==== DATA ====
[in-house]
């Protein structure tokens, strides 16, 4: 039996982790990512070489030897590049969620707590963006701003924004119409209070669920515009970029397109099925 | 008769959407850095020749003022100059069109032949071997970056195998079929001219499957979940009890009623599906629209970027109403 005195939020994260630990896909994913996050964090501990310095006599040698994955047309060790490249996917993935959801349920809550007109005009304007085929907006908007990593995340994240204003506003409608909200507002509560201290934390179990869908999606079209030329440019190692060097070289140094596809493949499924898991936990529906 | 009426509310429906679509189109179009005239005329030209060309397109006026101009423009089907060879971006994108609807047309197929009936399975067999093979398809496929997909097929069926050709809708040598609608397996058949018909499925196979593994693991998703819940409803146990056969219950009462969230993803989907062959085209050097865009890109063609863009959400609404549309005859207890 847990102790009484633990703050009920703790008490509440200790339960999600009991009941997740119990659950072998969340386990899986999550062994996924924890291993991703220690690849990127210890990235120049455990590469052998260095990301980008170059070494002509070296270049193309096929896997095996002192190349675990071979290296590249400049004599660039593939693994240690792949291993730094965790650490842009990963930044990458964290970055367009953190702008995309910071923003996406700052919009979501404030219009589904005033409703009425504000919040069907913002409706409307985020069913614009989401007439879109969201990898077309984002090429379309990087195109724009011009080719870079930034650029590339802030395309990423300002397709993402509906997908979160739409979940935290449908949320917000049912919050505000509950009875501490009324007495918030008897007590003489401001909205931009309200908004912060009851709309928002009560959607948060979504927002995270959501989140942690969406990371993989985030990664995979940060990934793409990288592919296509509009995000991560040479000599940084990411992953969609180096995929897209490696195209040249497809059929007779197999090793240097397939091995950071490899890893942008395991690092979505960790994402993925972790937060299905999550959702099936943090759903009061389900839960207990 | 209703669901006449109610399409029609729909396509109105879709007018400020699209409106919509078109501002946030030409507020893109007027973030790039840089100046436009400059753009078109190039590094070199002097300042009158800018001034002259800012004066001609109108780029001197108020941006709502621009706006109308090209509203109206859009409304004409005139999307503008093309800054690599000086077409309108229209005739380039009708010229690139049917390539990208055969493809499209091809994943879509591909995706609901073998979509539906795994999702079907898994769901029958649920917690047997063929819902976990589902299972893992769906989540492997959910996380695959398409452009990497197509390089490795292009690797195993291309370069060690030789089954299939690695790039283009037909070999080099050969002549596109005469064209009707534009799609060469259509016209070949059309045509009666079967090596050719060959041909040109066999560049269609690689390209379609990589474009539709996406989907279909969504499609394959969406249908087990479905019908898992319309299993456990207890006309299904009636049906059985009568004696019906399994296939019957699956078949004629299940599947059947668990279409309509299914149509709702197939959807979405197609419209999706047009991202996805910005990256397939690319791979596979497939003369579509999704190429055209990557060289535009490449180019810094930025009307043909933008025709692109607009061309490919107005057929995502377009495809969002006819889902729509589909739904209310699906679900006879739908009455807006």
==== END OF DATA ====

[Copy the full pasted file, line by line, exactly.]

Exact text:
[in-house]
């Protein structure tokens, strides 16, 4: 039996982790990512070489030897590049969620707590963006701003924004119409209070669920515009970029397109099925 | 008769959407850095020749003022100059069109032949071997970056195998079929001219499957979940009890009623599906629209970027109403 005195939020994260630990896909994913996050964090501990310095006599040698994955047309060790490249996917993935959801349920809550007109005009304007085929907006908007990593995340994240204003506003409608909200507002509560201290934390179990869908999606079209030329440019190692060097070289140094596809493949499924898991936990529906 | 009426509310429906679509189109179009005239005329030209060309397109006026101009423009089907060879971006994108609807047309197929009936399975067999093979398809496929997909097929069926050709809708040598609608397996058949018909499925196979593994693991998703819940409803146990056969219950009462969230993803989907062959085209050097865009890109063609863009959400609404549309005859207890 847990102790009484633990703050009920703790008490509440200790339960999600009991009941997740119990659950072998969340386990899986999550062994996924924890291993991703220690690849990127210890990235120049455990590469052998260095990301980008170059070494002509070296270049193309096929896997095996002192190349675990071979290296590249400049004599660039593939693994240690792949291993730094965790650490842009990963930044990458964290970055367009953190702008995309910071923003996406700052919009979501404030219009589904005033409703009425504000919040069907913002409706409307985020069913614009989401007439879109969201990898077309984002090429379309990087195109724009011009080719870079930034650029590339802030395309990423300002397709993402509906997908979160739409979940935290449908949320917000049912919050505000509950009875501490009324007495918030008897007590003489401001909205931009309200908004912060009851709309928002009560959607948060979504927002995270959501989140942690969406990371993989985030990664995979940060990934793409990288592919296509509009995000991560040479000599940084990411992953969609180096995929897209490696195209040249497809059929007779197999090793240097397939091995950071490899890893942008395991690092979505960790994402993925972790937060299905999550959702099936943090759903009061389900839960207990 | 209703669901006449109610399409029609729909396509109105879709007018400020699209409106919509078109501002946030030409507020893109007027973030790039840089100046436009400059753009078109190039590094070199002097300042009158800018001034002259800012004066001609109108780029001197108020941006709502621009706006109308090209509203109206859009409304004409005139999307503008093309800054690599000086077409309108229209005739380039009708010229690139049917390539990208055969493809499209091809994943879509591909995706609901073998979509539906795994999702079907898994769901029958649920917690047997063929819902976990589902299972893992769906989540492997959910996380695959398409452009990497197509390089490795292009690797195993291309370069060690030789089954299939690695790039283009037909070999080099050969002549596109005469064209009707534009799609060469259509016209070949059309045509009666079967090596050719060959041909040109066999560049269609690689390209379609990589474009539709996406989907279909969504499609394959969406249908087990479905019908898992319309299993456990207890006309299904009636049906059985009568004696019906399994296939019957699956078949004629299940599947059947668990279409309509299914149509709702197939959807979405197609419209999706047009991202996805910005990256397939690319791979596979497939003369579509999704190429055209990557060289535009490449180019810094930025009307043909933008025709692109607009061309490919107005057929995502377009495809969002006819889902729509589909739904209310699906679900006879739908009455807006």